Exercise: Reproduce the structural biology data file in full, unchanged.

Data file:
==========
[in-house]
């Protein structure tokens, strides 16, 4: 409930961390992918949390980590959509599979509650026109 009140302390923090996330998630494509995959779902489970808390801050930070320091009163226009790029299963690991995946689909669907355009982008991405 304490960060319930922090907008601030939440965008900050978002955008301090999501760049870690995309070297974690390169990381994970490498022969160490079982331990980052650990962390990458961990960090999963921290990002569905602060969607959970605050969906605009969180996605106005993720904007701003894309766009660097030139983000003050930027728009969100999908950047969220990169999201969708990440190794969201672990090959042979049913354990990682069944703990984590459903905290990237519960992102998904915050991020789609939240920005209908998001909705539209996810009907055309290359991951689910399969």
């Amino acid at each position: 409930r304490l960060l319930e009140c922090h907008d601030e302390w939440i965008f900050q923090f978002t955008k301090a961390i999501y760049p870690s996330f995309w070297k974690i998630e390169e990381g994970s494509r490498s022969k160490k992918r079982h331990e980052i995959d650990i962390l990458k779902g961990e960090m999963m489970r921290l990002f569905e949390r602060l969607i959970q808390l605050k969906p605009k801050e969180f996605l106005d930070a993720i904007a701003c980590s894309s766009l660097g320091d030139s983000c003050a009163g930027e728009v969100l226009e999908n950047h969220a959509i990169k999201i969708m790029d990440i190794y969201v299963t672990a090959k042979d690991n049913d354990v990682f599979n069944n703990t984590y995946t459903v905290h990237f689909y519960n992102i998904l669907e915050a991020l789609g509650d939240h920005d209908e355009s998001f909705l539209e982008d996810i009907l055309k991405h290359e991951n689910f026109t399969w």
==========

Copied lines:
[in-house]
């Protein structure tokens, strides 16, 4: 409930961390992918949390980590959509599979509650026109 009140302390923090996330998630494509995959779902489970808390801050930070320091009163226009790029299963690991995946689909669907355009982008991405 304490960060319930922090907008601030939440965008900050978002955008301090999501760049870690995309070297974690390169990381994970490498022969160490079982331990980052650990962390990458961990960090999963921290990002569905602060969607959970605050969906605009969180996605106005993720904007701003894309766009660097030139983000003050930027728009969100999908950047969220990169999201969708990440190794969201672990090959042979049913354990990682069944703990984590459903905290990237519960992102998904915050991020789609939240920005209908998001909705539209996810009907055309290359991951689910399969």
């Amino acid at each position: 409930r304490l960060l319930e009140c922090h907008d601030e302390w939440i965008f900050q923090f978002t955008k301090a961390i999501y760049p870690s996330f995309w070297k974690i998630e390169e990381g994970s494509r490498s022969k160490k992918r079982h331990e980052i995959d650990i962390l990458k779902g961990e960090m999963m489970r921290l990002f569905e949390r602060l969607i959970q808390l605050k969906p605009k801050e969180f996605l106005d930070a993720i904007a701003c980590s894309s766009l660097g320091d030139s983000c003050a009163g930027e728009v969100l226009e999908n950047h969220a959509i990169k999201i969708m790029d990440i190794y969201v299963t672990a090959k042979d690991n049913d354990v990682f599979n069944n703990t984590y995946t459903v905290h990237f689909y519960n992102i998904l669907e915050a991020l789609g509650d939240h920005d209908e355009s998001f909705l539209e982008d996810i009907l055309k991405h290359e991951n689910f026109t399969w």